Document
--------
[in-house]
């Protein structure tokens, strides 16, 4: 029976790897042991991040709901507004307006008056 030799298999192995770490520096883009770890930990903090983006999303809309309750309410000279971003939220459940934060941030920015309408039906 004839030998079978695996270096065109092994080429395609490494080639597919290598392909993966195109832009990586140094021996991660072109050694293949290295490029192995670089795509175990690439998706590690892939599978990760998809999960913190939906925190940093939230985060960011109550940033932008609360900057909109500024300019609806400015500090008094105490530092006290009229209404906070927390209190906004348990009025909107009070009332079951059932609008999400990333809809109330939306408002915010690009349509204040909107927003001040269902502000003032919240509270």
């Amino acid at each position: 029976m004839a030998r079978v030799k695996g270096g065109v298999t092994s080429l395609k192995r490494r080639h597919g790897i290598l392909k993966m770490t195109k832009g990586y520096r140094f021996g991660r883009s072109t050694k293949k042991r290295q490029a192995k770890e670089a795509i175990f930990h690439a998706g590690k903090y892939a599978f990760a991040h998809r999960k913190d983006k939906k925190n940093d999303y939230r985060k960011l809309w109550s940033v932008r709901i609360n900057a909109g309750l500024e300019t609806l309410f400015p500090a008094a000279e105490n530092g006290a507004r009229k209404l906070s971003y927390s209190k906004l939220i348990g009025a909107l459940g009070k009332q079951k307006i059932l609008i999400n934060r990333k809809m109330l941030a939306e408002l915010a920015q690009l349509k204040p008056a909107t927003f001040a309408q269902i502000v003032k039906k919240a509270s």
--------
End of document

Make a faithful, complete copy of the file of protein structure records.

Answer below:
[in-house]
């Protein structure tokens, strides 16, 4: 029976790897042991991040709901507004307006008056 030799298999192995770490520096883009770890930990903090983006999303809309309750309410000279971003939220459940934060941030920015309408039906 004839030998079978695996270096065109092994080429395609490494080639597919290598392909993966195109832009990586140094021996991660072109050694293949290295490029192995670089795509175990690439998706590690892939599978990760998809999960913190939906925190940093939230985060960011109550940033932008609360900057909109500024300019609806400015500090008094105490530092006290009229209404906070927390209190906004348990009025909107009070009332079951059932609008999400990333809809109330939306408002915010690009349509204040909107927003001040269902502000003032919240509270």
């Amino acid at each position: 029976m004839a030998r079978v030799k695996g270096g065109v298999t092994s080429l395609k192995r490494r080639h597919g790897i290598l392909k993966m770490t195109k832009g990586y520096r140094f021996g991660r883009s072109t050694k293949k042991r290295q490029a192995k770890e670089a795509i175990f930990h690439a998706g590690k903090y892939a599978f990760a991040h998809r999960k913190d983006k939906k925190n940093d999303y939230r985060k960011l809309w109550s940033v932008r709901i609360n900057a909109g309750l500024e300019t609806l309410f400015p500090a008094a000279e105490n530092g006290a507004r009229k209404l906070s971003y927390s209190k906004l939220i348990g009025a909107l459940g009070k009332q079951k307006i059932l609008i999400n934060r990333k809809m109330l941030a939306e408002l915010a920015q690009l349509k204040p008056a909107t927003f001040a309408q269902i502000v003032k039906k919240a509270s």